The Hirshhorn so respects the integrity of Klein's art that it won't even label many pieces with their titles, dates and owners. Those labels are mostly ganged up at the end of each wall, so they don't interfere with the artworks themselves.
The only more substantial wall texts in the show are a few quotes from Klein's vaporous writings, kept some distance from the objects they may, or may not, account for. We are allowed -- maybe even expected -- to take his airy proclamations with a grain of salt, as he may have wanted us to. More Kleinisms are being made available, as of Friday night, in a reprint that the Hirshhorn has made of a spoof newspaper produced by Klein in 1960. That reprint is another bold curatorial move.
Here's maybe the bravest thing this show's organizers did -- something almost unheard of in the world of curating. They left some of Klein's bad work and bad thinking in, so we could see him in full.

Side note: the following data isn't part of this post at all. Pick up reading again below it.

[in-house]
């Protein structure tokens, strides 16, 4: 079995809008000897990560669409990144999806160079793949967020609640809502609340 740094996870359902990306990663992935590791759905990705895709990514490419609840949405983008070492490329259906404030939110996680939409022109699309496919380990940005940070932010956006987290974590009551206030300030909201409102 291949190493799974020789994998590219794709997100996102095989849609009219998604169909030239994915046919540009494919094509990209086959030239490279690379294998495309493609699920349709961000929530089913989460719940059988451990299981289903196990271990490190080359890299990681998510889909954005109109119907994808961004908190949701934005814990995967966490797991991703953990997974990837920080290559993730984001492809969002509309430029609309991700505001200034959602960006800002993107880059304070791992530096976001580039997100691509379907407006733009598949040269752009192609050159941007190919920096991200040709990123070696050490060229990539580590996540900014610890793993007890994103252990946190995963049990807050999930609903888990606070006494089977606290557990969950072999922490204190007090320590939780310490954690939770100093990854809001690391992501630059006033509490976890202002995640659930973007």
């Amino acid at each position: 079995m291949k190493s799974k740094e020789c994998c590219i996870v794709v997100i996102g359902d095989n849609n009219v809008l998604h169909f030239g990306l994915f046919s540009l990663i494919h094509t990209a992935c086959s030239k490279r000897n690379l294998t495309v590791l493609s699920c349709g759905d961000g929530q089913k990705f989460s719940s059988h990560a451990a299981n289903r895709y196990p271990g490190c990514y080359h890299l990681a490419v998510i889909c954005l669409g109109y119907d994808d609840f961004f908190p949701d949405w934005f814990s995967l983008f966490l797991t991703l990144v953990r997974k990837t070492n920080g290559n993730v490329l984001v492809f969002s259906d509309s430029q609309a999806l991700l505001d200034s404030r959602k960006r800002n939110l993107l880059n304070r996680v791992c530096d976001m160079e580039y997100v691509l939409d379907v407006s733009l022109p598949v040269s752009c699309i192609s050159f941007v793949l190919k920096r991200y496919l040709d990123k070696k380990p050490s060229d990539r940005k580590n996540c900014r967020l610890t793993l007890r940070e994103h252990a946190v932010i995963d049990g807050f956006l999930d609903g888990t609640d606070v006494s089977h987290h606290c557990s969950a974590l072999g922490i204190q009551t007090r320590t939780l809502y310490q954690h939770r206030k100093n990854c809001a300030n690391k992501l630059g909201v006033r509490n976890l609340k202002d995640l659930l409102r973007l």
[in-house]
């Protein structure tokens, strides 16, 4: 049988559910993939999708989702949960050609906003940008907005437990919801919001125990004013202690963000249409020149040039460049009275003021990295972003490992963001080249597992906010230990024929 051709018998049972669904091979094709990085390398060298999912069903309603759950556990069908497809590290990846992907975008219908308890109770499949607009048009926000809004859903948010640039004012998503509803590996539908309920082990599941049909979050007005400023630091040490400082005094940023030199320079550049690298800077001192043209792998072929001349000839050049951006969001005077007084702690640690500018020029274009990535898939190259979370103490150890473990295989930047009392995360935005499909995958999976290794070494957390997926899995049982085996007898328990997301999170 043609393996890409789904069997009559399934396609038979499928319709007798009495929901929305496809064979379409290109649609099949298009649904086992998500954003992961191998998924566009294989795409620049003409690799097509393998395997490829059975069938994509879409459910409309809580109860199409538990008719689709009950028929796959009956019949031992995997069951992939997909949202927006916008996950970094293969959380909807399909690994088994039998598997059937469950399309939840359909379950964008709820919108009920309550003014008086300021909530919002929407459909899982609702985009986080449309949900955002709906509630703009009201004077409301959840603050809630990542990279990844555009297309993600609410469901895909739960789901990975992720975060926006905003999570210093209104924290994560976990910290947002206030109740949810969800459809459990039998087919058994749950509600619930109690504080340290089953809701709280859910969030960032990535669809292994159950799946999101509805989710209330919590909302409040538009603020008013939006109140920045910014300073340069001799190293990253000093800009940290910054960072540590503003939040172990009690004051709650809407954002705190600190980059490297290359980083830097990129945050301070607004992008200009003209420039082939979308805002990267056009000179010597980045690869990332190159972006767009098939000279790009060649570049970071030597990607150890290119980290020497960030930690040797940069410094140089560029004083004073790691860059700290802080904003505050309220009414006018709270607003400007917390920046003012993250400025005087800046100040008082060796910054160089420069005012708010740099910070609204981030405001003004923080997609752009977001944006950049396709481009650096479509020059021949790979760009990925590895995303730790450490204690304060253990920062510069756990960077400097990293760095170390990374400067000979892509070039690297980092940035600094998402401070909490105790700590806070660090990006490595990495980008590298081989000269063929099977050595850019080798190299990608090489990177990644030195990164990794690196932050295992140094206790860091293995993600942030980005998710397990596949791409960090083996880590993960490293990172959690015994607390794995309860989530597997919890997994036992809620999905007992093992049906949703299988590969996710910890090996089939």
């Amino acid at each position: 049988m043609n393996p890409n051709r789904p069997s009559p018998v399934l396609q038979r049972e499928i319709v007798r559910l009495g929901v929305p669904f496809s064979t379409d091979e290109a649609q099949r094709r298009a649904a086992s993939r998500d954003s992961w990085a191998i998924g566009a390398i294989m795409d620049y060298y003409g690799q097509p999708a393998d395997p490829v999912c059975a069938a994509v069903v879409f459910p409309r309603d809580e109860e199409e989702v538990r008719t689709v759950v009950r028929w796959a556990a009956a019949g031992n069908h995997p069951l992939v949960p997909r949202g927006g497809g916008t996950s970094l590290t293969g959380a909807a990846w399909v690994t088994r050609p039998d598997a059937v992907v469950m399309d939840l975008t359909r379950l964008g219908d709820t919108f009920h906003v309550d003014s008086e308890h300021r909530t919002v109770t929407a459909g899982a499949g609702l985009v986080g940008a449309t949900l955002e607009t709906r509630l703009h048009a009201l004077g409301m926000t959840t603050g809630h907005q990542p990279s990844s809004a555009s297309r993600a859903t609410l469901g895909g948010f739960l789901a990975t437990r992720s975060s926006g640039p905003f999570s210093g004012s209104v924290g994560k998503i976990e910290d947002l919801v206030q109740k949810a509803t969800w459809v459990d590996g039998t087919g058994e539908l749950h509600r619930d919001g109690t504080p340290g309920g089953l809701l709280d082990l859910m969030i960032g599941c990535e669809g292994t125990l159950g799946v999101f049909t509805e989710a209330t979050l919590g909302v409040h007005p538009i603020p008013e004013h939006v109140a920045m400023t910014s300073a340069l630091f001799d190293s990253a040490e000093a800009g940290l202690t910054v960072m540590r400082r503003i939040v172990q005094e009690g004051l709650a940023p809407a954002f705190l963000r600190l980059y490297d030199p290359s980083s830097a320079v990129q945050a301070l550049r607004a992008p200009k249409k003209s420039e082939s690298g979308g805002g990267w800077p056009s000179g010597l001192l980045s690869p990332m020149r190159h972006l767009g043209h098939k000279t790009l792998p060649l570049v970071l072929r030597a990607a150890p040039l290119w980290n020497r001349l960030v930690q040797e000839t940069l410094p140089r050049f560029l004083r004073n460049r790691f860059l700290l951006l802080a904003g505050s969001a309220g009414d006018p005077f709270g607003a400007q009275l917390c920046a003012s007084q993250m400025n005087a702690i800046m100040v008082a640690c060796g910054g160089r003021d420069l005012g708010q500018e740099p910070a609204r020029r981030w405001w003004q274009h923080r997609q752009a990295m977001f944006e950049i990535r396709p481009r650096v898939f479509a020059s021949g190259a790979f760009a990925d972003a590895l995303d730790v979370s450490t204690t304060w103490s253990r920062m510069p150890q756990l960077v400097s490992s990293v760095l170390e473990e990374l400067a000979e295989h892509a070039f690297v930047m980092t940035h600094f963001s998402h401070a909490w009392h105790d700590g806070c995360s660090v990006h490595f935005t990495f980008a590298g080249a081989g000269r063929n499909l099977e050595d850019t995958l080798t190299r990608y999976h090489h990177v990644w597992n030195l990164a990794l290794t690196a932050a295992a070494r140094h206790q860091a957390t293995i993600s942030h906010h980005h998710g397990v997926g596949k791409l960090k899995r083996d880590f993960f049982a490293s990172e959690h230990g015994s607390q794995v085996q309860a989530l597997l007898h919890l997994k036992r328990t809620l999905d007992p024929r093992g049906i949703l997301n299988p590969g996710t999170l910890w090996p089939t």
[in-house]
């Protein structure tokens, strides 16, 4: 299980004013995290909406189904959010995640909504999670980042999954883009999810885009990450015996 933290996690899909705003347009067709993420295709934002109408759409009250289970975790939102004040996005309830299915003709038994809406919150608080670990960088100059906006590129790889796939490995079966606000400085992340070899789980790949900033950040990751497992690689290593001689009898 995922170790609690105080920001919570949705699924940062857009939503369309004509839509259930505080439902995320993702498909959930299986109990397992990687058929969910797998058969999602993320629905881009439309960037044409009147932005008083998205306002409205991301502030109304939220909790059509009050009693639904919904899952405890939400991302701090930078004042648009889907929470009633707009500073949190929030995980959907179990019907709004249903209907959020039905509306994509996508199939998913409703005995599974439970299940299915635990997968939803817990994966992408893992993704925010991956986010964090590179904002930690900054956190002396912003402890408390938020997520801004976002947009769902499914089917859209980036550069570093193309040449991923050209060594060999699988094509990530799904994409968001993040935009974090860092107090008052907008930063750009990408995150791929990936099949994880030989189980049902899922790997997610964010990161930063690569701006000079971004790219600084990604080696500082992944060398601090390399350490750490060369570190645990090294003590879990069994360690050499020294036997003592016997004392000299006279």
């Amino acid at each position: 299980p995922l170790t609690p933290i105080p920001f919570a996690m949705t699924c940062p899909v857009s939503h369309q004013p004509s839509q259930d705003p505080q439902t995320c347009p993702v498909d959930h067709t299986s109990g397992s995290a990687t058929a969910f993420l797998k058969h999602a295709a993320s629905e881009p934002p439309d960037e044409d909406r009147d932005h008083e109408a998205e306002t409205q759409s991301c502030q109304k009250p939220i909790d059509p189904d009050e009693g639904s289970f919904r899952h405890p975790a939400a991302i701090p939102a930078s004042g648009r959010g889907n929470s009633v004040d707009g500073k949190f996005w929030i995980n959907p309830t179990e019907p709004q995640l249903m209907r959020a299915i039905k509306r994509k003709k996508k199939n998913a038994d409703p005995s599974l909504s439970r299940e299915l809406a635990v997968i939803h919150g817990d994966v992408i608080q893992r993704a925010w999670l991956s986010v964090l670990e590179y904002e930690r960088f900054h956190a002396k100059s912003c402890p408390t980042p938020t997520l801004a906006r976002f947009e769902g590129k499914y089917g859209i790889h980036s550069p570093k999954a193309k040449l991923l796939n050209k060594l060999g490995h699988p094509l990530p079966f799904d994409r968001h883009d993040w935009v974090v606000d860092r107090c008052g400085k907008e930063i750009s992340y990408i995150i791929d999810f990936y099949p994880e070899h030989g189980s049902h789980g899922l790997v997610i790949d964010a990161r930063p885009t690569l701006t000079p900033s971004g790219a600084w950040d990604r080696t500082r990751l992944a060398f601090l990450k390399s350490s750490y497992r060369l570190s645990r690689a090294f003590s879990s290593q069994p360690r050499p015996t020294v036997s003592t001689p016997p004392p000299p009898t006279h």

At their best, Klein's naked-body paintings, known as "Anthropometries," can be gracious and intense. The Hirshhorn owns an excellent one, a double portrait of sorts in which Klein and his wife acted as the work's blue-smeared paintbrushes, leaving records, almost like fingerprints, of their presence as a couple. The worst of the "Anthropometries," such as the huge, goofily named "People Begin to Fly," can be inane and tacky -- close to the silhouetted girlies that introduced James Bond in the movies that came out close to the time of Klein's paintings. But it was important to include that dud -- or the cheesy footage of the tuxedoed Klein at work with his nude "brushes" -- because cheesiness and the burlesque are clearly part of what he's all about.
Two months ago, when I first reviewed this show, I argued that the greatness of Klein's art lies just as much in its failures as its successes. I'm not sure I could have gotten to that truth through any other Klein survey.